1. Good point. You’re right. In retrospect, I decided at a young age that being solitary was safer than letting someone into my personal space (both physical and emotional), and that the pain of loneliness was easier than the pain of rejection, because the loneliness was self-chosen. It wasn’t what I wanted, so much as it was the best option I had.

  4. The morning my mom died, I went to the hospice facility where she had been for the last 6 months. I felt sad for the the way she had died, alone and confused, drugged up just beyond consciousness. I sat with her for a bit, then I didn’t know what I should do. She was gone. I went down to the chapel room down the hall and sat. After 20 minutes, or maybe 2 hours, (I don’t remember how long it was) I went back to the nurses station, asked for her things, which were brought to me in a heavy suitcase and a bag. I was headed out the door when one of the nurses asked if I needed help out with the bags. I said “No, thanks, I’ve got it.” That moment is a microcosm of my whole life, and your story is SO familiar to me. The nurse said something to me, her exact words escape me now, but it was something to the effect of “you’re not as strong as you think you are.” I blew them off, angry at her for going on so unceremoniously with her job while I went through the darkest, most painful moments of my life. 157 days today.

    1. Oh do I know exactly what you mean. The morning my mom died all I wanted to do was get home to be with my kids. They really loved their grandma. But some do-gooder chaplain kind of woman kept making me sit down and breathe. She wanted to pray with me, to comfort me. I just wanted her to get the hell out of my way!!!

      I still think about that and wonder why in the world she just wouldn’t let me get gone.


  5. I am the same way. As you know my mom died a week ago. That day I began to pack up her things as the assisted living would continue to charge until her apartment was cleared. People kept asking if I was okay, and I kept saying yes.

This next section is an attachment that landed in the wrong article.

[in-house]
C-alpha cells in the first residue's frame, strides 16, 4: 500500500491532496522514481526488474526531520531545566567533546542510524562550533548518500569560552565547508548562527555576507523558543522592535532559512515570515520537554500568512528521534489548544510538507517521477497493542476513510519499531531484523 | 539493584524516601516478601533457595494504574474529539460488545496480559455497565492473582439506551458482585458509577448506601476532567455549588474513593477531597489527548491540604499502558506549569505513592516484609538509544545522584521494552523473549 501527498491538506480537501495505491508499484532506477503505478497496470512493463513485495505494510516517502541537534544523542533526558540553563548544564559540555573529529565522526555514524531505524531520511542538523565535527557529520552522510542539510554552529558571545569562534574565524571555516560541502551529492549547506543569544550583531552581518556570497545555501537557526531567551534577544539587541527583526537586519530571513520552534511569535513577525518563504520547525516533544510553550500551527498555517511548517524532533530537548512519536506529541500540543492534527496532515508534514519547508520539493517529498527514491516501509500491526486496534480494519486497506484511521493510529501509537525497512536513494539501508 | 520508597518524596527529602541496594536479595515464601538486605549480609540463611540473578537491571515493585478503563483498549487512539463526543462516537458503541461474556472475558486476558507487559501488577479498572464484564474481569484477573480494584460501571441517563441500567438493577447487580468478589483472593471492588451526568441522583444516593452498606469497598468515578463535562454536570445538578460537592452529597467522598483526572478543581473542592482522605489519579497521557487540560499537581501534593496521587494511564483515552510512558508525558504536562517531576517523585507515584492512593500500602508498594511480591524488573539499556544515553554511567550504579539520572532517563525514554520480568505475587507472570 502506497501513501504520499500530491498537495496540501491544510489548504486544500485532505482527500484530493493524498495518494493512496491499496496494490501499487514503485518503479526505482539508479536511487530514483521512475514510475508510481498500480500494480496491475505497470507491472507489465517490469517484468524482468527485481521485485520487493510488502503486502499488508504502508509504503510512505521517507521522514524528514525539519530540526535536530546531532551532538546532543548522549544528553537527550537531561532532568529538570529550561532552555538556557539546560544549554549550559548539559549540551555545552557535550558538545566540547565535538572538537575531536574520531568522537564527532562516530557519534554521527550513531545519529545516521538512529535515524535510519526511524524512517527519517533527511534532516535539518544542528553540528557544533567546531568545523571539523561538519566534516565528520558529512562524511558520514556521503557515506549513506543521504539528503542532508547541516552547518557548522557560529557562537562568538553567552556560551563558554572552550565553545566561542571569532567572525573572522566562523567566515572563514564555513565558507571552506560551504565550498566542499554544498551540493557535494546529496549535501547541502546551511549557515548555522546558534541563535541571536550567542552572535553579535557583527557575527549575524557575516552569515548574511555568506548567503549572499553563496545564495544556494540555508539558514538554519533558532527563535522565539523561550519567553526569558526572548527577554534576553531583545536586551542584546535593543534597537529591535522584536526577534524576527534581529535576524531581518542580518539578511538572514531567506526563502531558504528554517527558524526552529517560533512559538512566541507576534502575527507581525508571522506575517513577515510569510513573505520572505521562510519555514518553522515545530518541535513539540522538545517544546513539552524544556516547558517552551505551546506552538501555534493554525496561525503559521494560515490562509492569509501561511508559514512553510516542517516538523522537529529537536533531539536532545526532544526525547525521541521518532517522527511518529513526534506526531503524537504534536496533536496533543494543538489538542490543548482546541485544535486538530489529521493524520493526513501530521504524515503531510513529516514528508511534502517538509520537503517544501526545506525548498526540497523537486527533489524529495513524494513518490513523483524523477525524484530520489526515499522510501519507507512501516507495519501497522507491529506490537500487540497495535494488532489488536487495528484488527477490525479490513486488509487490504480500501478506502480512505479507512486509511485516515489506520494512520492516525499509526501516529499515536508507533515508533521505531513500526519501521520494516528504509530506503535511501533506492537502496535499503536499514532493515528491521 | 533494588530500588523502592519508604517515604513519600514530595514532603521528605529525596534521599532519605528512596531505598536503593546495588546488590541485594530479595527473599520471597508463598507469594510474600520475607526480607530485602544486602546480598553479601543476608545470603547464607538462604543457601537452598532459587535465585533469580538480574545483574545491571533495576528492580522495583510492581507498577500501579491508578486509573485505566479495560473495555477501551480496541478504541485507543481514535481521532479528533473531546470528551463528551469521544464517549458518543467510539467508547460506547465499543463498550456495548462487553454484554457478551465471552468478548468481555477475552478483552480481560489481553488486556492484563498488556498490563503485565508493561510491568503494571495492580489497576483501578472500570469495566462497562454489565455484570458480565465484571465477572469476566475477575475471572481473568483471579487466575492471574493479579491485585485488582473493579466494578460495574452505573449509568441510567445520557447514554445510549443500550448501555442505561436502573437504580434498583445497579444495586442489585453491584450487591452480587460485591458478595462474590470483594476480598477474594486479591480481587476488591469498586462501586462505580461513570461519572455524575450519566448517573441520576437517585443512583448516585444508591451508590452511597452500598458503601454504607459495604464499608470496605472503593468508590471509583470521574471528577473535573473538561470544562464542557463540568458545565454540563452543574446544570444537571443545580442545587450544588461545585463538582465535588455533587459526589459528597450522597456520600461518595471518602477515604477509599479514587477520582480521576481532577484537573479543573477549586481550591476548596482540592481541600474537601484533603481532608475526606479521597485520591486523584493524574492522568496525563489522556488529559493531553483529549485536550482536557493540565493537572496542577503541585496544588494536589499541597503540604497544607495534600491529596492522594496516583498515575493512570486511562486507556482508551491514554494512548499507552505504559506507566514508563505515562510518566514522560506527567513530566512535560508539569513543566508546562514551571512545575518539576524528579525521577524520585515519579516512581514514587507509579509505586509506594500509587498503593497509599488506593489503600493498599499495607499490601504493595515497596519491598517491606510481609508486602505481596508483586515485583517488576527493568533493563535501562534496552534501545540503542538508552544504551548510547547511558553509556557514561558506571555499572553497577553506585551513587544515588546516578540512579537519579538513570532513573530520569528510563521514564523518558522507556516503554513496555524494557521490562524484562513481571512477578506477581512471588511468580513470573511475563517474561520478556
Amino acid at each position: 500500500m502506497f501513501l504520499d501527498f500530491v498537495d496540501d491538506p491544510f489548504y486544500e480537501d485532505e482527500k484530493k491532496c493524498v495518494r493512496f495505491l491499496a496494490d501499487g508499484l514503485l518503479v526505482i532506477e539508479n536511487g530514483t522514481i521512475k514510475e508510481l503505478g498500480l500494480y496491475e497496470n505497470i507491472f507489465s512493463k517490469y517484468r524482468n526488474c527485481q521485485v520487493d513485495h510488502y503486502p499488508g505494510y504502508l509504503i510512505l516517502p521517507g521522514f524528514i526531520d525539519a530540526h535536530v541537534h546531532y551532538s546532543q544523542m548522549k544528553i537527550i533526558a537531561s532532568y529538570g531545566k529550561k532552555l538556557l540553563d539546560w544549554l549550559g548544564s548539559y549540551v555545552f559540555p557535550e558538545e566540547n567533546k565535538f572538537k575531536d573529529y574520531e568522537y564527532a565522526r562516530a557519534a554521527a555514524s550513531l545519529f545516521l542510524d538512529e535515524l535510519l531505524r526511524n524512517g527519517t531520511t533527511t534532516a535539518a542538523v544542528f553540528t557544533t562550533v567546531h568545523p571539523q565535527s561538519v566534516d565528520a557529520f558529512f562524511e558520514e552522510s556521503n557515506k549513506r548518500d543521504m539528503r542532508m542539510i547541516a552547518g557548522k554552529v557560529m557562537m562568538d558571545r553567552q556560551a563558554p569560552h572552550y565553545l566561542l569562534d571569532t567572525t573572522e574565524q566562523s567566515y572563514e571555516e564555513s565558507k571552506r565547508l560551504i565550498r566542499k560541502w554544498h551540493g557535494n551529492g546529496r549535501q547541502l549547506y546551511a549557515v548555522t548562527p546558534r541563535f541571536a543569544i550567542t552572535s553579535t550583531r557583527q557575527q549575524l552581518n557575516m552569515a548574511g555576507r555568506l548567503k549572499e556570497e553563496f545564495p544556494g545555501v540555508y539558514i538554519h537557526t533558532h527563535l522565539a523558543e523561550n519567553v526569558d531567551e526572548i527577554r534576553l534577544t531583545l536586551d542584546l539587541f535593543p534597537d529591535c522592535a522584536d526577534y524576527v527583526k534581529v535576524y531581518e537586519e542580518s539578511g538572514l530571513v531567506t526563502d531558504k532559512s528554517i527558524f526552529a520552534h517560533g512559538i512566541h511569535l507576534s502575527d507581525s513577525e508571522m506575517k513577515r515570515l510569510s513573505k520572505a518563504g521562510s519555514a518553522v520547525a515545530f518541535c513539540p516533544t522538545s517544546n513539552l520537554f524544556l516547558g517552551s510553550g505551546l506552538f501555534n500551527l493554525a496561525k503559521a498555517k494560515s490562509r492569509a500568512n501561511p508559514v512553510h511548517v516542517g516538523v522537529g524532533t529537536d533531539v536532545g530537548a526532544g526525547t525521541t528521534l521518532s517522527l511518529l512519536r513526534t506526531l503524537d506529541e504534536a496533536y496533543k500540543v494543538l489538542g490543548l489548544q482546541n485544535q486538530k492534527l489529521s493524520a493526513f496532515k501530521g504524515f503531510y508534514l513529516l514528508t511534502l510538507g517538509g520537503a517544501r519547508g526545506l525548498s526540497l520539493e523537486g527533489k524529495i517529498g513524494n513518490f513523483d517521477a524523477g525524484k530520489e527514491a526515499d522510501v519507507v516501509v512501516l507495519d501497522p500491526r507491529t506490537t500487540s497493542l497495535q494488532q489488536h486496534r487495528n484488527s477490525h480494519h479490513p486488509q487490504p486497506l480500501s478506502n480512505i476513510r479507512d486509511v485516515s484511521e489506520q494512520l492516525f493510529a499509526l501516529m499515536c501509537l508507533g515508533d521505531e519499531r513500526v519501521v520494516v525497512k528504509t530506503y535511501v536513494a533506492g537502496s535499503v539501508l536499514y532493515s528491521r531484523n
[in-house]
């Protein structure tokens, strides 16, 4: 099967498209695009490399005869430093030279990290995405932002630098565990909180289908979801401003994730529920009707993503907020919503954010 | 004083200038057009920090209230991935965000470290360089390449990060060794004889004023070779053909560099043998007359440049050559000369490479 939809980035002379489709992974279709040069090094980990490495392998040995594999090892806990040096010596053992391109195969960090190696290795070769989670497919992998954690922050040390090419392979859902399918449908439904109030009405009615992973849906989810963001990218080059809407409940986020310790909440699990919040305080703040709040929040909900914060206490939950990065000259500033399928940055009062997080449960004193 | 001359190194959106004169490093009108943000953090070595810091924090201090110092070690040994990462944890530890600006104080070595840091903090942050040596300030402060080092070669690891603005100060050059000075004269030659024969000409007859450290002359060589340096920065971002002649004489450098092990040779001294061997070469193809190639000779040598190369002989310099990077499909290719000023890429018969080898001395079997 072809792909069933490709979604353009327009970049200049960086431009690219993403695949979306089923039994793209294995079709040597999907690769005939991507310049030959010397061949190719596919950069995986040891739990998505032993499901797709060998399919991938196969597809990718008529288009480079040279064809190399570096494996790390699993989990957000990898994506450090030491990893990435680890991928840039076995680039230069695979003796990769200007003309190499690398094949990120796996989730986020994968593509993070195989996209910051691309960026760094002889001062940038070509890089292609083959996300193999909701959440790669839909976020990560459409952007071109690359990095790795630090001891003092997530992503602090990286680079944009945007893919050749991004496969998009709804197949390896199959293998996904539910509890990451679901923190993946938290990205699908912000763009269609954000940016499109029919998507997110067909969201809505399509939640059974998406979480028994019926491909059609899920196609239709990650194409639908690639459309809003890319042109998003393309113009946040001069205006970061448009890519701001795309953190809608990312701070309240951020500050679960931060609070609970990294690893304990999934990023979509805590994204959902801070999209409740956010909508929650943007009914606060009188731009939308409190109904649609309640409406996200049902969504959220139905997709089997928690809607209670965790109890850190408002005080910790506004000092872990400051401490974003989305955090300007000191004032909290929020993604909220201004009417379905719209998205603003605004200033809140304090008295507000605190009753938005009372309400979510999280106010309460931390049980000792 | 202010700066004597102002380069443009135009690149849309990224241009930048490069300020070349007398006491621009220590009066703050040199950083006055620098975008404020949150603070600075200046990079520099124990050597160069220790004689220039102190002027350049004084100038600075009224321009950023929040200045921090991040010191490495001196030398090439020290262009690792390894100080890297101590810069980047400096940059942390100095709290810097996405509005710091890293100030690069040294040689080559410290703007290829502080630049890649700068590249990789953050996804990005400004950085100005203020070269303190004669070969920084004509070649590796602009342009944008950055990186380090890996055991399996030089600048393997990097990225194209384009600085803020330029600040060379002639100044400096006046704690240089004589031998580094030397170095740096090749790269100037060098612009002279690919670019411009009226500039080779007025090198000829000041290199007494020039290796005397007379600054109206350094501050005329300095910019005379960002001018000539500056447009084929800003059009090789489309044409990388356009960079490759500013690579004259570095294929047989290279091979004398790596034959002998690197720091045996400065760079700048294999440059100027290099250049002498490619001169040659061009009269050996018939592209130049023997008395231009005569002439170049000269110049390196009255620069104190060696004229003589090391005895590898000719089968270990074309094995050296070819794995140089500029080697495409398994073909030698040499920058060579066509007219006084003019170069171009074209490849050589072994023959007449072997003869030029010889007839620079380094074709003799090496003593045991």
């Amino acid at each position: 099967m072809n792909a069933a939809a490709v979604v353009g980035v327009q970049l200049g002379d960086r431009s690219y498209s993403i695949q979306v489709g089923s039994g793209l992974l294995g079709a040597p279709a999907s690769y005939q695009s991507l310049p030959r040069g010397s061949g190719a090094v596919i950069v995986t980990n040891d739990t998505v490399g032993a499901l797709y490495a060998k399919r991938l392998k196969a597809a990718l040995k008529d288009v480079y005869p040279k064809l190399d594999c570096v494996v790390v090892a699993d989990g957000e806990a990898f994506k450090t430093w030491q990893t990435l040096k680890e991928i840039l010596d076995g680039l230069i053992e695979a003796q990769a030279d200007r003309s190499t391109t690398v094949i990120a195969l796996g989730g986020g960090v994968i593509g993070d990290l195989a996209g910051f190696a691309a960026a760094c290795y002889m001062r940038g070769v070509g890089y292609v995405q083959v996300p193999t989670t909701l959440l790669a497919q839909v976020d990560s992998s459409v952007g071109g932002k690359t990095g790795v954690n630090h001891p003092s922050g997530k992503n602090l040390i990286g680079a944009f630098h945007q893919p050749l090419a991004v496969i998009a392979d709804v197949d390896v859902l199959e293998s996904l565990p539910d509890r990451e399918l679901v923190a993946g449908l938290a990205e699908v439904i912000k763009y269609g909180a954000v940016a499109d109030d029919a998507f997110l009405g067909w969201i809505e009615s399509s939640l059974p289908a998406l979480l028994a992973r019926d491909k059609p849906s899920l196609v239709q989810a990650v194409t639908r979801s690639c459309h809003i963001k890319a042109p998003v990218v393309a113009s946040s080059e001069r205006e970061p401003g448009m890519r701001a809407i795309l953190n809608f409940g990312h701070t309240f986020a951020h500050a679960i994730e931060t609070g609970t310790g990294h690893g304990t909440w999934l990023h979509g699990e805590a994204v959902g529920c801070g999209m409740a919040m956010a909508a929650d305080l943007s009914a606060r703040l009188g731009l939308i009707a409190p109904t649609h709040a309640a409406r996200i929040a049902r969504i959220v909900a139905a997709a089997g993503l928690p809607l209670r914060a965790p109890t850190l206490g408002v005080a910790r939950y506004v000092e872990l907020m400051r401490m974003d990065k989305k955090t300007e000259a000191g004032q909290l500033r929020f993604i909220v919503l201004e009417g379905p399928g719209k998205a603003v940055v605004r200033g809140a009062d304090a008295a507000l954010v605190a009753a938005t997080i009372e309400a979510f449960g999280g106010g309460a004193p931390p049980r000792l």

Now I am home, and I am not okay. She is gone, and is all the stuff, but I am still not okay. My husband knows I am not okay, but when he asks, I say I am fine. Is it that I am afraid to show weakness, I don’t want to be comforted? I don’t know. When your therapist gets to the bottom of this, please share.
    It is the same when I get angry, I rarely let it out. Everything is always okay. Even when on the inside I am raging or crying. It is a heavy load.

    1. So sorry about what you’re going through. I’m just now cleaning up the mess I made of myself when mine died and it’s been 3 years ago. It really is a heavy load, and no one else can see it.

      I think a lot of us who bottle everything up like this just didn’t get a lot of validation of our feelings growing up. I grew up hearing things like “Stop crying or I’ll give you something to cry about.” and “Wipe that look (frown) off your face.” And anger? Forget it. My mom was all about the silent treatment when she was mad. There was no arguing or talking about angry feelings, just stony, suffocating silence, and she could keep that up for weeks at a time. Does any of that ring a bell for you?

      1. Every word is my childhood exactly. I would fight back and really get in trouble. My brother used to say, just let them win then it will be over. My father gave me permission to get my ears pierced, took me to get them done, then didn’t talk to me for a week because I put holes in my head. Crazy, crazy shit.